"Past Tense"
The Venture Bros. episode
"Now that's how it's done!"
Episode no. Season 1
Episode 11
Directed by Jackson Publick
Written by Jackson Publick
Production code 1-12
Original air date 16 October 2004
Episode Chronology
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"Tag Sale - You're It!"
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"The Trial of the Monarch"
List of The Venture Bros. episodes

Past Tense is the eleventh episode of Season 1 and the overall eleventh episode of The Venture Bros.


Thaddeus Venture, along with the rest of Team Venture, are in the X-1 flying to a funeral they are late for. Dr. Venture accidentally causes the X-1 to plough through the graveyard, interrupting a burial. Unconcerned with the burial after finding out it's not the one he's late for, Venture asks the priest where the Mike Sorayama funeral is.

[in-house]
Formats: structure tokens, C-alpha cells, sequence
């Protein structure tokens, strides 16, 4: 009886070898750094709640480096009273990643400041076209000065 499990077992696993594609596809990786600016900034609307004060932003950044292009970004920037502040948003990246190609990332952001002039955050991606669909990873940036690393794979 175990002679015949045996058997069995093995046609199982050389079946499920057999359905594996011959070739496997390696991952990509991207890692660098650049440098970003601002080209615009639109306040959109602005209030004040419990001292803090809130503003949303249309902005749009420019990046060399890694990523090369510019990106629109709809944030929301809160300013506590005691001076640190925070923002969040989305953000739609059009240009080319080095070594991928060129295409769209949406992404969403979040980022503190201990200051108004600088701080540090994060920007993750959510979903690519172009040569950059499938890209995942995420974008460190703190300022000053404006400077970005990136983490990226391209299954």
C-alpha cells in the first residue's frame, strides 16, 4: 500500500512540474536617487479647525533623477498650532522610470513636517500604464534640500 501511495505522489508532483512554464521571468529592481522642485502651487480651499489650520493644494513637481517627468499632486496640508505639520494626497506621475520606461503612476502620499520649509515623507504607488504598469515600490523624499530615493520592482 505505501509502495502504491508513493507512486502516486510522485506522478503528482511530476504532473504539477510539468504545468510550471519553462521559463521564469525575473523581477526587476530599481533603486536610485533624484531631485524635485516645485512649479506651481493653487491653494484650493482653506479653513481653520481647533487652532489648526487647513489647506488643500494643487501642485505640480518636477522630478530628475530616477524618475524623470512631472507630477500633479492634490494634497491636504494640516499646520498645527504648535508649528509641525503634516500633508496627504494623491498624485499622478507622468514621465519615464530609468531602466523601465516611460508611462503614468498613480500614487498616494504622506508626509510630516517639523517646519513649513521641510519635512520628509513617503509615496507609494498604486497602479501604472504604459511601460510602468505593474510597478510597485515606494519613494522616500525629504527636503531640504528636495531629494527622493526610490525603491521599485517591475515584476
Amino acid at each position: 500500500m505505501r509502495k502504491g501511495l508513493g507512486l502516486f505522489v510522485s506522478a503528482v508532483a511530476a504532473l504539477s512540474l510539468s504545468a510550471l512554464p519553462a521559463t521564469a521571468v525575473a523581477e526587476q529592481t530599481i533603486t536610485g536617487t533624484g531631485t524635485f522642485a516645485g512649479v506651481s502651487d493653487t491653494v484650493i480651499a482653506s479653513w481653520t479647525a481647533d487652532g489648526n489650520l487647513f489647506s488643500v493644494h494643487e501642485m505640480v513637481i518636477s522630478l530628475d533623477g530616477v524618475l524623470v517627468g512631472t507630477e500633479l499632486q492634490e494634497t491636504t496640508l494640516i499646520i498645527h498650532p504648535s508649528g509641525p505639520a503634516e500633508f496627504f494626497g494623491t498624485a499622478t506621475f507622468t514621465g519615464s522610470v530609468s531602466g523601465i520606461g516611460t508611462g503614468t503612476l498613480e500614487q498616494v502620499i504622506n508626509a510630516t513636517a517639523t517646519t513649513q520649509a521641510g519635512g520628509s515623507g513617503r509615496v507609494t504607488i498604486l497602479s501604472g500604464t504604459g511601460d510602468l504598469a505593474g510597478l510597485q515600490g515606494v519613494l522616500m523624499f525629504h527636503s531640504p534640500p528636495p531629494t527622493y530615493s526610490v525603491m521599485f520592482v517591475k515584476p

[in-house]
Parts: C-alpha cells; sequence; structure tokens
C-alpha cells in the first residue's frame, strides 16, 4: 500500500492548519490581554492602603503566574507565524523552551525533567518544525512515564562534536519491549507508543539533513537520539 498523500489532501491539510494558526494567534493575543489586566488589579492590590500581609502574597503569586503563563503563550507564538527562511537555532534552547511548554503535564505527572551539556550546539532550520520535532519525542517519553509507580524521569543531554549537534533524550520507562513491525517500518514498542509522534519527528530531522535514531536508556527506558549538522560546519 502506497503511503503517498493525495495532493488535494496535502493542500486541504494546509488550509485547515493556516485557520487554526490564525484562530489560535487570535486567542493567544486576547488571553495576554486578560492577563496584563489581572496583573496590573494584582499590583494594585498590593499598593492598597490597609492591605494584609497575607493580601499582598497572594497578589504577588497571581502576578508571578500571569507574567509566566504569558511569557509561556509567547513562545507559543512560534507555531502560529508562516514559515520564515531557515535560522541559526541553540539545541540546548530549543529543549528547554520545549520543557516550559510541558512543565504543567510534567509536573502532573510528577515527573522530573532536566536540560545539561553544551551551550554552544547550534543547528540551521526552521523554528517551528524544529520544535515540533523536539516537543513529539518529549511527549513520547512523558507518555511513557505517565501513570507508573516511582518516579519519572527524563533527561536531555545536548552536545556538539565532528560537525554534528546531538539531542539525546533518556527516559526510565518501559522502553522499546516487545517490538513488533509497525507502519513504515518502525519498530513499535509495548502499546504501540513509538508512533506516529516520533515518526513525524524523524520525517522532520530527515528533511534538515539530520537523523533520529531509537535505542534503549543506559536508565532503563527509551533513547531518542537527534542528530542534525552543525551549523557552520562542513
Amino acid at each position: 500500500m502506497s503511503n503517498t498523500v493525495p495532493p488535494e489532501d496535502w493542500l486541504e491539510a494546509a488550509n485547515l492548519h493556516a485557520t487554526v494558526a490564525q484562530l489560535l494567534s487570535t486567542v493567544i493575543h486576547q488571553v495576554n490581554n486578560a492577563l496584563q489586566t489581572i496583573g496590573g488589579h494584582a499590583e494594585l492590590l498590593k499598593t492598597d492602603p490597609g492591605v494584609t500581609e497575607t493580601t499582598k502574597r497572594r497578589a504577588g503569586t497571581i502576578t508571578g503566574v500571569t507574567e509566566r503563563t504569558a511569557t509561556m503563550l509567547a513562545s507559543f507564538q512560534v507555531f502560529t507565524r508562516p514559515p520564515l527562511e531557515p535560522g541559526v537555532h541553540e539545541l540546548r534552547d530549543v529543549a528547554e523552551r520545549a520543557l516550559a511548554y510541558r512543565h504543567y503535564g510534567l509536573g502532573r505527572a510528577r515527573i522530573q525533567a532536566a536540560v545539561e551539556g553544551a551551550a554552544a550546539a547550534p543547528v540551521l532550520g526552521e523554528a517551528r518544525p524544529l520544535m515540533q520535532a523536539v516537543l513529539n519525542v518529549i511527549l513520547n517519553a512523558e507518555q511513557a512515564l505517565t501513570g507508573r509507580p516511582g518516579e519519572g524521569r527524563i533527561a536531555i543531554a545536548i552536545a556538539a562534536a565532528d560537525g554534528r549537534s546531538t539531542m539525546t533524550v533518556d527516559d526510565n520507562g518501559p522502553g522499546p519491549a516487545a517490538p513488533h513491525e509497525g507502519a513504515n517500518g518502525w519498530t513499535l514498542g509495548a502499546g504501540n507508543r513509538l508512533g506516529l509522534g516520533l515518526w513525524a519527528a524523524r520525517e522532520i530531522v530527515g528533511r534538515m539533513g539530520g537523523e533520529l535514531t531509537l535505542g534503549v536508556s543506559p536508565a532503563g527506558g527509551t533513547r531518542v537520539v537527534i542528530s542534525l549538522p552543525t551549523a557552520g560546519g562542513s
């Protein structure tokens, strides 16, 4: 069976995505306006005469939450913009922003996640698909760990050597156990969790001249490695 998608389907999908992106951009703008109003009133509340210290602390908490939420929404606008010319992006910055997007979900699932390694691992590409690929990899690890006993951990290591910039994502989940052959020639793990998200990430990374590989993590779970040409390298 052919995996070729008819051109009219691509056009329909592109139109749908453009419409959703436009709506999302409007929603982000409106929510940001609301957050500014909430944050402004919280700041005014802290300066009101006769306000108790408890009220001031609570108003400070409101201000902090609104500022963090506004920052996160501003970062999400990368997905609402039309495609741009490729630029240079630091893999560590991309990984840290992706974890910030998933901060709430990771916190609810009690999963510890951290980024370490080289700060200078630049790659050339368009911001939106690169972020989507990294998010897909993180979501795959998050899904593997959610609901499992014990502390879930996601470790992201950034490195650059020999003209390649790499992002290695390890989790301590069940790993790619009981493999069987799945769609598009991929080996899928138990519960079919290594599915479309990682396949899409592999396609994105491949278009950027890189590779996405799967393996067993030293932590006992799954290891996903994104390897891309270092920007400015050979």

At the funeral, Dr. Venture reminisces about the dearly departed, Mike Sorayama. In a flashback, Venture is starting to lose his hair. He also has an acne problem, but seems more self-confident. His friend Mike Sorayama is a Japanese man with a Minnesotan accent. Venture questions the chemistry textbook he notices on Mike's desk, and Mike admits he is tutoring a girl named Leslie Cohen. A young Pete White enters the room and proclaims that Mike has a "Tiny, Chiney chubby" for Leslie. Ignoring Sorayama, White and Venture complain about their room-mates. Venture's roommate turns out to be his future bodyguard, Brock Samson. White's room-mate is Werner Ünderbheit, sporting a mop-like head of hair, a tan and an intact jawline, and is still followed by Manservant. Venture mentions a "Creepy guy" in his creative writing class with long eyebrows and an obsession with Monarch butterflies; clearly, clearly referring to the Monarch. The flashback is broken with Hank Venture and Dean Venture's disbelief that their father and Brock attended college with these people.